This week provided some great insight into how hotels, as of May 2017, are faring in the context of the “direct booking wars.” From online reviews as the key to stealing business from big chains to best practices for those seeking to drive direct bookings, we’ve selected the best recent articles to give insight into the state of direct bookings are.
Pick out your favorite, and get started!
In the hotel business, brand names mean a lot less than they used to.
That is the conclusion of a recent study by Brett Hollenbeck, an assistant professor at UCLA Anderson School of Management. By looking at hotel revenue and reviews, he found that while chain hotels still have more sales than independent ones, the margin is narrowing considerably. And the change is largely driven by the growth of online reviews and ratings. Independent hotels got more of a revenue bump than branded hotels from factors such as the number and types of reviews they receive.
Most hoteliers will agree that improving direct revenue is important for a hotel’s profitability and to retain control of guest interactions. But direct bookings is a topic that seems to never be complete. There is no one trick action to take that will remedy direct revenue. Instead, it is a series of many actions that will result in improved direct revenue.
A few years ago, together with another hotel marketing consultant, we put together a series of steps that must be checked to optimize a hotel’s chance of increasing direct bookings.
Hoteliers know that, regardless of where we are in the cycle, it pays to know how to manage your spending. U.S. hotels are being much smarter about their finances than ever before.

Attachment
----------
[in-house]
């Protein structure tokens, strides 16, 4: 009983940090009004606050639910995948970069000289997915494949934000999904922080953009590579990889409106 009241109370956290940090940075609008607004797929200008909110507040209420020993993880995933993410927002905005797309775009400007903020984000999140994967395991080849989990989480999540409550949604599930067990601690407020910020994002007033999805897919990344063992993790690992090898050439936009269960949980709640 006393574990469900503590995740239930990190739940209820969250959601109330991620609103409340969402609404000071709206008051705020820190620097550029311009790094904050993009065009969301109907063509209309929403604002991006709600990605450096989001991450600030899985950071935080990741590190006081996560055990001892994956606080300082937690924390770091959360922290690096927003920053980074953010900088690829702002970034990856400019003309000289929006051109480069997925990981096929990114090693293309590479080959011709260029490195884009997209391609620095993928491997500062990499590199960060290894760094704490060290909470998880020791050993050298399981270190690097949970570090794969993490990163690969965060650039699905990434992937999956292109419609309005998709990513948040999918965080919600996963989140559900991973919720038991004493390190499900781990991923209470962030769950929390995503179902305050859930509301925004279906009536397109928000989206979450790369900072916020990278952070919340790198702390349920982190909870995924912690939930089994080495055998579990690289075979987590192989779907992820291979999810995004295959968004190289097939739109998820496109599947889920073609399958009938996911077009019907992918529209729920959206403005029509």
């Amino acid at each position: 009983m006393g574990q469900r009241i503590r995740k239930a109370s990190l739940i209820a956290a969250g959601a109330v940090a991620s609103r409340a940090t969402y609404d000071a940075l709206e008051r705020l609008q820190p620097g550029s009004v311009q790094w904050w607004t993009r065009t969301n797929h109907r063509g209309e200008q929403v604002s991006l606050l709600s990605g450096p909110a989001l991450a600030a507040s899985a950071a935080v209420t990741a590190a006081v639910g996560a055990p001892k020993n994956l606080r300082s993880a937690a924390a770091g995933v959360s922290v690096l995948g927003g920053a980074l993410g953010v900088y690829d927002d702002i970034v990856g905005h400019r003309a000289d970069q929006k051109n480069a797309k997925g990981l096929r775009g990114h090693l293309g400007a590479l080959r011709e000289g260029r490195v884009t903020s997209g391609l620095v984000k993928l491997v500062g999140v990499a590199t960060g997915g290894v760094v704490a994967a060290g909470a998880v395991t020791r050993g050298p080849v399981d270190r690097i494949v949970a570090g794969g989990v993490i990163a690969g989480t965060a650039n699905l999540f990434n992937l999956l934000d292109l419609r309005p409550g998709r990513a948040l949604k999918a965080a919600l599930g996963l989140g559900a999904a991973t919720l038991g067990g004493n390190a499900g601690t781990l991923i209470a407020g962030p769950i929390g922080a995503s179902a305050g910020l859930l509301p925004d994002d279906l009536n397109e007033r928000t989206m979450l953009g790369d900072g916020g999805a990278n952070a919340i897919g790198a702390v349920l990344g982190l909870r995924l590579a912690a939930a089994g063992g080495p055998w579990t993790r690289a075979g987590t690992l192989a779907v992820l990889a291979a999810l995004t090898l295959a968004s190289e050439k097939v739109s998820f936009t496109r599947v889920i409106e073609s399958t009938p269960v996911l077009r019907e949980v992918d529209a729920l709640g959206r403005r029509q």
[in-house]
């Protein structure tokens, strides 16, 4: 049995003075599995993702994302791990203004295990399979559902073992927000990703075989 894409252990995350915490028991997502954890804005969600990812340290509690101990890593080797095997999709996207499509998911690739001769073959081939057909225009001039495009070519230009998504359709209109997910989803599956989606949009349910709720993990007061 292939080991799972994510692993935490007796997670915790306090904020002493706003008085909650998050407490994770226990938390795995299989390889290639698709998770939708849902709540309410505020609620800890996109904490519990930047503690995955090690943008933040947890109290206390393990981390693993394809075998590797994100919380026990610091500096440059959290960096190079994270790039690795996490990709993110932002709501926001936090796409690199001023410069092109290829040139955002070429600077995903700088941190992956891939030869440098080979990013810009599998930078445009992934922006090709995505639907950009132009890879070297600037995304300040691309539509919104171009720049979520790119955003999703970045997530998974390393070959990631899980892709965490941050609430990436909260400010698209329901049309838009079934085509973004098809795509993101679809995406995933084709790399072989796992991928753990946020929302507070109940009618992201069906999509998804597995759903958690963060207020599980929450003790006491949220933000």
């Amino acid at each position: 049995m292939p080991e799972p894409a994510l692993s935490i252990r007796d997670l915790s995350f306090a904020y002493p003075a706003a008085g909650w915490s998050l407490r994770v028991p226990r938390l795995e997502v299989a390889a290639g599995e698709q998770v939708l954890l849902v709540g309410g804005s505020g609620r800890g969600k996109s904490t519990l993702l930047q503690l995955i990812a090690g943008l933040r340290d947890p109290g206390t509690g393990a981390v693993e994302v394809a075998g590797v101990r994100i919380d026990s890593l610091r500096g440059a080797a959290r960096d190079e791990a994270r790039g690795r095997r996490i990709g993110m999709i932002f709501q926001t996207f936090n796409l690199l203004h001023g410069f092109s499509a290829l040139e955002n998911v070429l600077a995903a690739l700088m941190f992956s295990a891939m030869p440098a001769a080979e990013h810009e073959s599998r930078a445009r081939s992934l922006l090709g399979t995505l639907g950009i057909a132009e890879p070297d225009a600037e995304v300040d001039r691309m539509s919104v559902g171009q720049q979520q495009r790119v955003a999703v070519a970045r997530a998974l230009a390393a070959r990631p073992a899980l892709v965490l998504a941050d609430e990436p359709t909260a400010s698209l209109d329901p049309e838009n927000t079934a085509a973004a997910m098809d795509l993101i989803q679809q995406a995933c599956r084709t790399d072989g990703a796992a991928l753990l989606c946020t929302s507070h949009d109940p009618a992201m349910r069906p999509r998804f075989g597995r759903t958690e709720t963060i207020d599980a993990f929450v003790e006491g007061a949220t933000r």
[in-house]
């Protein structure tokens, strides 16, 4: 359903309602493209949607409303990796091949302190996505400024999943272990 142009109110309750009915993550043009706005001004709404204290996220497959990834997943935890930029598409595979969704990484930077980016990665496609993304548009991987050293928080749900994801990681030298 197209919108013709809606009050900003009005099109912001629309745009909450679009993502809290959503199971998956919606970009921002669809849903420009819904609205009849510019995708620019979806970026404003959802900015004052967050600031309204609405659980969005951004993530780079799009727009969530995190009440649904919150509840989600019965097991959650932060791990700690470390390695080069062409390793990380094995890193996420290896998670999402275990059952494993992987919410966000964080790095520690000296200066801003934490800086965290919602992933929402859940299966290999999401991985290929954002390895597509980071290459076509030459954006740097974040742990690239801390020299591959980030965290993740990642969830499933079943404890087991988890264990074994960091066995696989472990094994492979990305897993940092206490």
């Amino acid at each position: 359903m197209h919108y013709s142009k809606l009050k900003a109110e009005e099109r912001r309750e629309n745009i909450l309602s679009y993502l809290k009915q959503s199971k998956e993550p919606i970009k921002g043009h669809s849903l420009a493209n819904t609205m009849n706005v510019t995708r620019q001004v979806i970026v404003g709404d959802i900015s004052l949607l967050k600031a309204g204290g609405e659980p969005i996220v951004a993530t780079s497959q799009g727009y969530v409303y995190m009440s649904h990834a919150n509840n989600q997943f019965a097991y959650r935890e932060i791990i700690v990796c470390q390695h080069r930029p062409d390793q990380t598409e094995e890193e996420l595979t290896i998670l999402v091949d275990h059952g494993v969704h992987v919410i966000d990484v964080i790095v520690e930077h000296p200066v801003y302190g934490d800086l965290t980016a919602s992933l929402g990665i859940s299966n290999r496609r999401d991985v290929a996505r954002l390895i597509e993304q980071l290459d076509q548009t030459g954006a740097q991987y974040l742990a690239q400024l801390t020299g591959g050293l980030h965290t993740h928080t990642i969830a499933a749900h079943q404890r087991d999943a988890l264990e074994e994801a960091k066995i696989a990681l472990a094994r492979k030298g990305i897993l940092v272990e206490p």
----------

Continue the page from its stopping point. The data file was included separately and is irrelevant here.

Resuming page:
For the seventh year in a row, the U.S. hotels CBRE surveyed saw an overall increase in profits, even though revenue growth has slowed. However, data seems to suggest that, despite the major direct booking pushes made by the hotels within the last year, that their efforts may not necessarily be curbing the amount of commissions they are paying to third-party distribution channels. Or, perhaps, the intermediaries are charging higher commission rates.
A recent report from CRBE Hotels’ Americas Research contains both good and disturbing news for the hotel industry. The glass-half-full side of the story was that in 2016, despite flat occupancies and an anemic 2.5% rise in average daily rates, gross operating profits for the hotel industry rose a healthy 3.7%. Sounds good, right?
The bad news, from my perspective, is that hotel operators were able to achieve those levels of profitability not by boosting rates and demand but by limiting growth in operating expenses to 1.6%. While that shows discipline and expertise by operators, and would be commended by many people, it’s not a viable long-term path to continued profitability. It’s an old maxim, but a true one: no one in business ever saved his or her way to prosperity.
Large hospitality brands, including Hilton and Marriott, have recently launched new apps that have the right idea and ease several common pain points. Here are three lessons all hospitality brands must know about the travel experience–and how some brands are already addressing them with their loyalty programs.